Can a Woman be a Junzi? Women’s Leadership in the Covid Crisis

Dacy Wu and Dennis P. McCann 



  As Confucian teaching becomes more widely known in almost every corner of the world, accompanying the development of China’s economic and cultural influence through the Belt-and-Road (BRI) projects, the Junzi ideal is becoming more attractive as the preferred leadership style for new generations of businesspeople. However, the Junzi ideal tends to be stereotyped as a man acting within a supposedly male-dominant world. At the same time, Confucius has been criticized for his alleged sexism, assuming without much comment women’s subordination to men, as wives, mothers, and daughters, roles other than leaders.

This case study starts with reports of women leaders’ early success responding to the Covid-19 crisis, compared to their male counterparts, which raise the question whether women’s leadership embodies the values enshrined in the Confucian ideal of the Junzi. Considering the evidence of both history and current experience, the case study is meant to explore the question whether the Junzi as conceived in Confucian teaching should be clarified, in order to demonstrate its openness to development for both women and men, and not just in China.

Key words: Covid-19 crisis and Chinese response, women in leadership, Junzi, challenging sexism in Confucian teaching.



  When China’s struggle against Covid-19 first broke out in Wuhan, women made up 70% of the frontline health workers and 90% of the nurses. In March 2022, during the latest Covid surge in Shenzhen, the southern metropolitan city of China, women volunteered as social workers, nucleic acid test sample-takers, and threw themselves into the battle fighting the highly contagious virus, using their lives to guard the lives of others. A survey conducted by Liverpool scholars, namely Leading in the Pandemic: Does Gender Really Matter? (Garikipati and Kambhampati, 2021) confirms that there are significant differences when it comes to women and men in leadership fighting Covid-19. Their findings show that 1) Women are more sensitive to risk and regard human lives instead of economic gain as top priority in their management strategies. 2) Women are more likely to develop flat, diversified and democratic structures which place more emphasis on transparent and clear communication, empathy and interpersonal relationships. These facilitate listening to different voices, consensus decision-making and effective and responsible administration. 3) Women in leadership are more adept at managing crises than men, where they showed more resilience. The report concluded that empathy, resilience and interpersonal skills are what may be demanded more in future leaders.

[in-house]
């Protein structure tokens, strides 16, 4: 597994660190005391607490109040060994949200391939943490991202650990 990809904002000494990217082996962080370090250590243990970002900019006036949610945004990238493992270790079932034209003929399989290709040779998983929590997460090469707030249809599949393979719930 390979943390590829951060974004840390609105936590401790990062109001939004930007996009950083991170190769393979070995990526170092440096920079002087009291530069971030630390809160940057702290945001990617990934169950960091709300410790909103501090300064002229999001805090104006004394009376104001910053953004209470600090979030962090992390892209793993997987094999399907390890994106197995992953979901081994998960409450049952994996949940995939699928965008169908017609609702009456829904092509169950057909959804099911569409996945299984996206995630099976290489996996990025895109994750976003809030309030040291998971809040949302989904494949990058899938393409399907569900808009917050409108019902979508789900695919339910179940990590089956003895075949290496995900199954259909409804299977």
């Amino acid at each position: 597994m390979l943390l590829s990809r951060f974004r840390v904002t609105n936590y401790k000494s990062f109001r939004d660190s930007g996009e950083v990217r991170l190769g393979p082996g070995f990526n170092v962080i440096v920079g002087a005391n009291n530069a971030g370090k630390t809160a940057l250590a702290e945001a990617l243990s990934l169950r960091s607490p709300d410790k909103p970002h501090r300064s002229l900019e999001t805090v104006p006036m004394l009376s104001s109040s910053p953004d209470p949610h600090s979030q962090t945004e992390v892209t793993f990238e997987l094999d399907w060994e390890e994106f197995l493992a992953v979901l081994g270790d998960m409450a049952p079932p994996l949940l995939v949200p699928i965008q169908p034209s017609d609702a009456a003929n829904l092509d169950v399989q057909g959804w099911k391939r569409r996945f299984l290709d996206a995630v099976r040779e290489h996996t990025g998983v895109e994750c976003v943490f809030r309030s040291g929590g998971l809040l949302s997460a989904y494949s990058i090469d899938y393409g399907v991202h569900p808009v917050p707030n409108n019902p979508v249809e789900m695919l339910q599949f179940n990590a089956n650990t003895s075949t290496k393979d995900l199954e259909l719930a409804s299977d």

However, the success achieved by women in responding to Covid-19 has not changed the mentality of most people’s view of gender in leadership. According to a survey in the G7 countries, only half of those surveyed said they felt comfortable with women as country heads. (Batha, 2020) The concern is echoed by World Health Organization (WHO) statistics which state that only 35% of the leadership roles are filled by women globally, of which 35% are decision-makers in fighting the pandemic, while the rest of decision-makers are men. This suggests that women’s needs, and concerns are easily ignored or neglected during the planning, execution and delivery of health care and relevant products.

  One example is the sanitary pads shortage which hit China at the beginning of the pandemic in 2020. The cause was not a shortage of the product itself, but a man-made problem created by male decision-makers who deemed sanitary pads not of immediate urgency compared to other PPEs, like masks, goggles, gowns etc. If the decision-makers were women, they would have understood the discomfort of frontline health workers, who when having their menstrual periods would be soaked in blood and urine, forced to make do with one pad the whole day long. (Shi, 2021).

  “Women in the Media Report of Covid-19: Content Analysis of 23 Chinese Media’s Report,” conducted by Peking University, indicated that only 1.8% of the reports were unbiased, showing women’s resilience and solidarity fighting the pandemic. Only this minority analyzed women’s dilemmas from the perspective of sexual equality and women’s rights and offered criticism of the patriarchal culture that is indifferent to them. On women’s visibility, as reported in the survey, there is big difference in various media. Some stories featured outstanding health workers and Covid-19 patients; however, the attention women received in general was far less than the impact they were having in the struggle against Covid.

  Meanwhile, as the pandemic initially seemed contained in China, media reports on Covid-19 were largely reduced, thus dimming the spotlight cast on women. Most of the stories mentioning women’s heroic deeds were consistent with praising the values of collectivism and professionalism, as well as calling for the participation of all walks of life in combating the pandemic. However, women seldom got depicted in their professional roles as government officers, experts and scholars, or social workers who were influential in decision making and policy execution. Instead, the stories prevalent in the reports reinforced traditional images of women as mothers, wives and daughters (Peking University, 2022).

  A telling example is the controversial TV drama broadcast on Chinese national CCTV in a eulogy for the health workers. The drama was criticized harshly by netizens for its patriarchal perspectives where women were seen in supportive roles to their male counterparts. Although there was a female scientist in a role where she was a leader, the drama showed nothing of her professionalism, and tended to ignore the reality of mainly women health care workers who volunteered in fighting Covid-19 and executed leading responsibilities in hospitals, as well as in the research and development of vaccines.